The Day Starts When the Bus Stops
For many Connecticut residents the New Haven green is where their day starts. As the central hub for public buses,the bus shelters around the perimeter of the green are often crowded. For some it’s a last resort, for others it’s the only option. The reason why is as unique as the people themselves. On Sept. 12, 2014 five people, who were waiting for the bus near the New Haven green, shared their stories.
A crowd of people wait for the bus near the New Haven green on Chapel Street. Here they can catch a ride to nearby towns like Hamden, West Haven, East Haven, and can go as far as North Branford. It’s a bustling group of diverse people, talking and sometimes yelling profanity at one another. The number of benches along the street aren’t enough to seat everyone waiting for the bus.
Some of the benches are used as beds.
As soon as the bus arrives portions of the crowd scurry toward the bus door and into empty seats. People with children put extra effort to board the bus first.
As buses pick up and drop off passengers a man wearing a silver mask rides a bicycle down the street. He had a large boom box that played, what sounded like, dubstep music. He gracefully circled around the block pointing and waving one hand like a maestro in an orchestra.
Chapel Street’s rundown courtyard bus stop is quiet and calm between bus rides.
As the hustle and bustle of New Haven streets continued, five people waiting for a bus–a flamboyant Elton John fan, a stripper, a chorister, a landscaper and a pick-up artist–shared their stories.
Connecticut is the dullest place on earth.
After having his car confiscated by the New Haven Tax Collector’s office, Richard said he has no choice but to take the bus. He lives on a monthly disability check worth $219 and is hoping to receive social security income soon. He’s been diagnosed with heart disease and HIV/AIDS. He uses the bus to visit friends, go shopping and to keep doctor appointments.
“I always liked New Haven and the New Haven Police, but the tax collectors office can kiss my ass,” he says.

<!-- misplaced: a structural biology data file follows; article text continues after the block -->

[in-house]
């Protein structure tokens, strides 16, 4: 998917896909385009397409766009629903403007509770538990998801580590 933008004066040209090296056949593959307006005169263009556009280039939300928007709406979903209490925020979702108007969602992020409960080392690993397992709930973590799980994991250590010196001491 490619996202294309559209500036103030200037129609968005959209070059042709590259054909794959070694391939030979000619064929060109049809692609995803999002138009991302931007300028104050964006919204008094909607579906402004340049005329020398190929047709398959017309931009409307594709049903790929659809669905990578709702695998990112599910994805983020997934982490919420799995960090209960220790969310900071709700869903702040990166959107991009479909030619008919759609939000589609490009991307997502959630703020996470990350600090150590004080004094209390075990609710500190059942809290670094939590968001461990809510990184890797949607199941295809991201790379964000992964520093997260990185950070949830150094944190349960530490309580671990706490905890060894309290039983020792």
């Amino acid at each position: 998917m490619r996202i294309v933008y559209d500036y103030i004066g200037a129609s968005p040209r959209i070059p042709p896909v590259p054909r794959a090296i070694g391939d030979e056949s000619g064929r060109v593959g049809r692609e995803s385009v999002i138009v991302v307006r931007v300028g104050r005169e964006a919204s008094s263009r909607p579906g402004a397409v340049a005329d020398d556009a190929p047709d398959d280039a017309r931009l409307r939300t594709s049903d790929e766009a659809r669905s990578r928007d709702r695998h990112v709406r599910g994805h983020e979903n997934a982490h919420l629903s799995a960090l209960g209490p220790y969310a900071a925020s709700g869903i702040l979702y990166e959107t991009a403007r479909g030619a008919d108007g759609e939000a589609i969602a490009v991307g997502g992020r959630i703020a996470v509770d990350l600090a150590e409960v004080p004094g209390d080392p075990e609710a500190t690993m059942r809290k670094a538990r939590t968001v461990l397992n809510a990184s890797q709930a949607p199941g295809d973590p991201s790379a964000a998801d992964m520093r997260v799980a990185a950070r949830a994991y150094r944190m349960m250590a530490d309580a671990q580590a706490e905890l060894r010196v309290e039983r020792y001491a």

After the 53-year-old Chapel Street resident talks about his obsession with the “old version of Elton John” he says he’d like to see more buses running on the weekend and a bus that goes from New Haven to Monroe and from Monroe to Branford. Richard is a former Florida resident but he said he likes living in New Haven because it’s the closest place he can find to Manhattan without paying for Manhattan rent. With his homemade shoes and his I’m making a statement outfits, Richard said he wants to live in Manhattan.
“It’s the life [of Manhattan] that I love,” he said. “Connecticut is the dullest place on earth.”
My boss just calls me up and tells me where to go.
Mando, a 40-year-old landscaper, uses the bus primarily to go to work. Speaking with a Spanish accent he was waiting for the bus to go to work. The only problem is he doesn’t know where he’s going until his boss calls him, it all depends on where the job is. With his 15 years of landscaping experience he said he moved into New Haven two months ago and doesn’t have car. He hasn’t had a problem with the bus system yet and says he already knows what bus to take to wherever he needs to go. He didn’t want his face shown in the photograph, but was willing to show a tattoo on his hand conveying death is connected with time.
I’m blind in one eye and I can’t see well in the dark
Ronnie Lee, a 57-year-old choirster, said he hates the fact that buses stop running after 5 p.m. on the weekends and wishes that there were more buses going towards Waterbury. Ronnie sings for the Zion Baptist Church choir in Waterbury and finds it difficult to get there on weekend afternoons. Lee relies on disability checks and the bus is his only mode of transportation.